We see from the chart below that Nigeria’s gross official reserves declined again by USD666m (-1.7% m/m) in December ’21 to close the year at USD40.52bn. This is in line with our expectation of a +/- USD40bn year-end balance and represents the reserves’ second consecutive month of decline following four months of successive increases. Last month’s decline reflected the deceleration in reserve inflows, following the IMF’s USD3.3bn SDR allocation and the FGN’s USD4bn Eurobond issuance. For a more accurate picture, we must adjust this gross figure for the pipeline of delayed external payments.
Total reserves at end-December covered 9.7 months’ merchandise imports based on the balance of payments for the 12 months to September ’21, and 7.3 months when we add services. We consider this a healthy buffer.
On the back of current economic realities of the US and the likelihood that the Fed could make significant policy decisions (such as rate hikes and balance sheet reduction) quicker than expected, the IMF on Monday warned emerging economies to prepare for possible disturbance of financial markets and a tightening of financial conditions globally. These developments, according to the Fund, could come with a slowing of US demand and trade and may lead to capital outflows and currency depreciation in emerging markets.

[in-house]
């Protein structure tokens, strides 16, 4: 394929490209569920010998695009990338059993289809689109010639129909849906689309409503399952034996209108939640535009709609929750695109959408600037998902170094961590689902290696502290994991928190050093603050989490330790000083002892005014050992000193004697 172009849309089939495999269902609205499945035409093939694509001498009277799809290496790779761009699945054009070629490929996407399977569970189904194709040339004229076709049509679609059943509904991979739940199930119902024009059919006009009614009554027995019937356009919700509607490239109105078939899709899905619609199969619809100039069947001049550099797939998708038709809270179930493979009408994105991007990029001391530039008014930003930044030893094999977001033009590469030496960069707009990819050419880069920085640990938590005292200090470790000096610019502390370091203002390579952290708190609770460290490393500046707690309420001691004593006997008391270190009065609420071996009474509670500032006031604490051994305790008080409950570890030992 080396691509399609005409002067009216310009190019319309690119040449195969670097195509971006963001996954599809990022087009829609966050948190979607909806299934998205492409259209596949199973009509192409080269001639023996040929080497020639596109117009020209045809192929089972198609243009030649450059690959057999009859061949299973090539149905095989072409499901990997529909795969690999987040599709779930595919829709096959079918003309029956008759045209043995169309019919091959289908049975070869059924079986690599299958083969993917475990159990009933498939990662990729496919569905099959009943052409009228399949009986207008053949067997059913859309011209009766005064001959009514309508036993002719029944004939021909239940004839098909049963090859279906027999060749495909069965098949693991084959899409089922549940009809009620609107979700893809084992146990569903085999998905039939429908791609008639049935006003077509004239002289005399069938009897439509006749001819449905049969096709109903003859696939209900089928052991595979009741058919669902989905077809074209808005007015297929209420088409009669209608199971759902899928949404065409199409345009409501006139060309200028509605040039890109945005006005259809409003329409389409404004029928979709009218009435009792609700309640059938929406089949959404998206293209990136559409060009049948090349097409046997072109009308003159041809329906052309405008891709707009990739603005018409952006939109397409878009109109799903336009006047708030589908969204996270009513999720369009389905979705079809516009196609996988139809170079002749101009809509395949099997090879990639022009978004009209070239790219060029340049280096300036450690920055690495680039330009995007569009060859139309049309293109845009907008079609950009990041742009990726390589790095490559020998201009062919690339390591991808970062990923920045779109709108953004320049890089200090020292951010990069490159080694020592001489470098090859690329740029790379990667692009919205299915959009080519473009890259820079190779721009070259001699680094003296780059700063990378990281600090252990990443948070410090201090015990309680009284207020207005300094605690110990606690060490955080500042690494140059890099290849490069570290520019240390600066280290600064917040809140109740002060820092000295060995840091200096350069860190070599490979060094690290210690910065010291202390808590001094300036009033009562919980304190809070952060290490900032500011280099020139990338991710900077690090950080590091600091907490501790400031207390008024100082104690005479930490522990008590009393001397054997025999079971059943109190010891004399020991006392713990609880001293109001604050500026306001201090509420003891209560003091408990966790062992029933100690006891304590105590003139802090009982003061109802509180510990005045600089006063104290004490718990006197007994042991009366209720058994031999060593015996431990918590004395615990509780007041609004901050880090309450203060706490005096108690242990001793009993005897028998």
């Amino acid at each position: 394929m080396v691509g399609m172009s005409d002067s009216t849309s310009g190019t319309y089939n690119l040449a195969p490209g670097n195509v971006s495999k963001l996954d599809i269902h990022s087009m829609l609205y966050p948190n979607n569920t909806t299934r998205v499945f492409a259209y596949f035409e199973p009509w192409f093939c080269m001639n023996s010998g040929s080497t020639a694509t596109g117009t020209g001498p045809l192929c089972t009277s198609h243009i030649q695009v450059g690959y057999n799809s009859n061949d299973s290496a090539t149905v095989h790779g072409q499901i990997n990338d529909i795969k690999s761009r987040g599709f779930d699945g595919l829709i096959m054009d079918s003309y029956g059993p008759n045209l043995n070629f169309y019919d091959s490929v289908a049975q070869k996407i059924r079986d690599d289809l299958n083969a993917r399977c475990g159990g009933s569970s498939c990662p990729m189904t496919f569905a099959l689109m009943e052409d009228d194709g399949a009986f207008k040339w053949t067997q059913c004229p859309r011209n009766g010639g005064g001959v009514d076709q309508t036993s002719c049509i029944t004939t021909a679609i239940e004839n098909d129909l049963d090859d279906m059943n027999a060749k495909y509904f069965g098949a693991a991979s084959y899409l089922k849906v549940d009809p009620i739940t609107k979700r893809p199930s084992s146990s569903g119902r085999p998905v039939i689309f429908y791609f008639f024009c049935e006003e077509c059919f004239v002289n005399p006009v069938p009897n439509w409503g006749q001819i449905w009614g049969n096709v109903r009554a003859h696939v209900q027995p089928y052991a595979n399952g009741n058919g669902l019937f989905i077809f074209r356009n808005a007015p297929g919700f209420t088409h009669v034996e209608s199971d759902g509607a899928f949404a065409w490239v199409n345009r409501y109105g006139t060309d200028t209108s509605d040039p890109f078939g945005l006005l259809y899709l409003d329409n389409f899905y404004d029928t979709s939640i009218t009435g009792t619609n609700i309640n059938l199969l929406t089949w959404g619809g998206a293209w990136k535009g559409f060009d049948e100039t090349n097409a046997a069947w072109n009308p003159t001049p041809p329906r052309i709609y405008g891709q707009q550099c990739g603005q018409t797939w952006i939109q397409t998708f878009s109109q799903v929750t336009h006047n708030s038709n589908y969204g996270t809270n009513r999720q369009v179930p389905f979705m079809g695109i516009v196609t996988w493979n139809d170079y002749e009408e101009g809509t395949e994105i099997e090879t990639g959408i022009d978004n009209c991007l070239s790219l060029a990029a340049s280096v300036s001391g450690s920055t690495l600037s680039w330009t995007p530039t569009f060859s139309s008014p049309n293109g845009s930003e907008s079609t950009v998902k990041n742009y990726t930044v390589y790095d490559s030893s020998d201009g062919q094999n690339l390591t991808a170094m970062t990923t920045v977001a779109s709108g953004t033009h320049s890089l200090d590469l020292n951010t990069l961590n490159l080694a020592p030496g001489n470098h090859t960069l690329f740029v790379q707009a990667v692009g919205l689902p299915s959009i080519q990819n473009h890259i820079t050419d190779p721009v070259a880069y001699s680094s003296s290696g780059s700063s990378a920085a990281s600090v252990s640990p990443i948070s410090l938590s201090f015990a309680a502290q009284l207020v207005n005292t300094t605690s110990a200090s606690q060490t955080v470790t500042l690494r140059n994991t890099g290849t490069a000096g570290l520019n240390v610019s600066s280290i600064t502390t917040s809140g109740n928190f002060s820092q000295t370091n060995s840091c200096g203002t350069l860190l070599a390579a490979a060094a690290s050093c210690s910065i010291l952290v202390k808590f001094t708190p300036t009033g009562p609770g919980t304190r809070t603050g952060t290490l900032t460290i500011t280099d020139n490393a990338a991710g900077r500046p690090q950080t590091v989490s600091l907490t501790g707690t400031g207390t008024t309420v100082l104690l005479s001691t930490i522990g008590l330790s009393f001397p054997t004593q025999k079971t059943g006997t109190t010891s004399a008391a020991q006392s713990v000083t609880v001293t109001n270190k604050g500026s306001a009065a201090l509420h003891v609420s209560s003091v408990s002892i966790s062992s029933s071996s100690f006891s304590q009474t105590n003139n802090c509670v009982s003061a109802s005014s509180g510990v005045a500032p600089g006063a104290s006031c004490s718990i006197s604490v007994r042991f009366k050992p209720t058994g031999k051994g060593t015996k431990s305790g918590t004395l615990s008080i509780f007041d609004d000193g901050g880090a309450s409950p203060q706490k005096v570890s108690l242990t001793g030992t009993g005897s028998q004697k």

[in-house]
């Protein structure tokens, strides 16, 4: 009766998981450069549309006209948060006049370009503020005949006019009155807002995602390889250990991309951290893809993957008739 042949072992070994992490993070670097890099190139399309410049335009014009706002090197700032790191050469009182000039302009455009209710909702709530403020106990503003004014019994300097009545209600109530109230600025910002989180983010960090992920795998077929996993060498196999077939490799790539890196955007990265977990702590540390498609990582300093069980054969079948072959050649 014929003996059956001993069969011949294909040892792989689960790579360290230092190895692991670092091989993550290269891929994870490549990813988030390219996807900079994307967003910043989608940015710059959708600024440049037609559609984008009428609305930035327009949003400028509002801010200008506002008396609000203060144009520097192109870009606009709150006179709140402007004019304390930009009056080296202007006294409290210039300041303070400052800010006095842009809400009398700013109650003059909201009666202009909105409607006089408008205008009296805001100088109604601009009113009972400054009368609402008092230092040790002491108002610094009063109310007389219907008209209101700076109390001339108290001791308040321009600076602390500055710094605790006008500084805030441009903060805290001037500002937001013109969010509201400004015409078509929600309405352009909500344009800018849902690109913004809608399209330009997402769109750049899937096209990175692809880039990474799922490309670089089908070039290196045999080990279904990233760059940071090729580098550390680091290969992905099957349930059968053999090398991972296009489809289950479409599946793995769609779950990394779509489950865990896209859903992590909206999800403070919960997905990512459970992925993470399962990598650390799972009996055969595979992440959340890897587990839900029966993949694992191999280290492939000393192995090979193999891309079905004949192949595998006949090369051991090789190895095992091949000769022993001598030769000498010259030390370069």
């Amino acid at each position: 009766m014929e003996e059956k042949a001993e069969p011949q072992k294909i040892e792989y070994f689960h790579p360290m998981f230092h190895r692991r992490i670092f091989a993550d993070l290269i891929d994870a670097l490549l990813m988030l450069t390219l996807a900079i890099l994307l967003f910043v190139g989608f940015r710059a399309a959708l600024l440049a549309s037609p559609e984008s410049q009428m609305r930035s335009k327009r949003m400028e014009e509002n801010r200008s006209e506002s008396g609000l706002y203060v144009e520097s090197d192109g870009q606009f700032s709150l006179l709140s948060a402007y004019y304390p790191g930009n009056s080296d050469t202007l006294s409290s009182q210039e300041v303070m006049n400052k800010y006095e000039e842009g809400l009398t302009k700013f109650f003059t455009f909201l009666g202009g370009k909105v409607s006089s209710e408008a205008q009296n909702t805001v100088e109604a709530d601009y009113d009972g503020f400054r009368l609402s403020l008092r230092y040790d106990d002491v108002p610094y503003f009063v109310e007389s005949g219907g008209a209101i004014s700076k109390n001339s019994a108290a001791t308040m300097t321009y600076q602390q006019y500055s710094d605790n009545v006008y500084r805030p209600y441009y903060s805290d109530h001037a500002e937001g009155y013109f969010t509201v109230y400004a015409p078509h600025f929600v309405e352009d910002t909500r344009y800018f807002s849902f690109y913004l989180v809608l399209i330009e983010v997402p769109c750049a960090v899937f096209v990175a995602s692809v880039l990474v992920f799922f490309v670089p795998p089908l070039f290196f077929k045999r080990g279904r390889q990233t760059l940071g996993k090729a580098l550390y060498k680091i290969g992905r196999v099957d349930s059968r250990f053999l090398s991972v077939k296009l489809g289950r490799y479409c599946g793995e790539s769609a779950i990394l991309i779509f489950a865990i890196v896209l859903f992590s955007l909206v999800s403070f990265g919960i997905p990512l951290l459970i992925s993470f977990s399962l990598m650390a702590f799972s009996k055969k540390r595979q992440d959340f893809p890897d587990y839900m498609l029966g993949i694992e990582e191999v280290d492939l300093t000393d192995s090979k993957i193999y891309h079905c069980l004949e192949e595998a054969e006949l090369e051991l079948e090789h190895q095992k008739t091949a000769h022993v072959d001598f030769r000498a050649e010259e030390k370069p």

To strengthen policy frameworks and reduce vulnerabilities, the IMF recommended that emerging economies raise benchmark interest rates and allow their currencies depreciate. The timing of these is to be based on each country’s economic circumstance.
Nigeria’s oil production capacity remains a constrain to the country’s ability to reap the benefits of current levels of oil prices. OPEC data obtained from secondary sources show Nigeria’s oil output (excluding condensates) at c.1.42mbpd in November ’21.
In the light of the IMF’s concerns (which we share above), we see increased attrition on the official reserves this year, more so if oil prices decline because of increased supply, or the pandemic.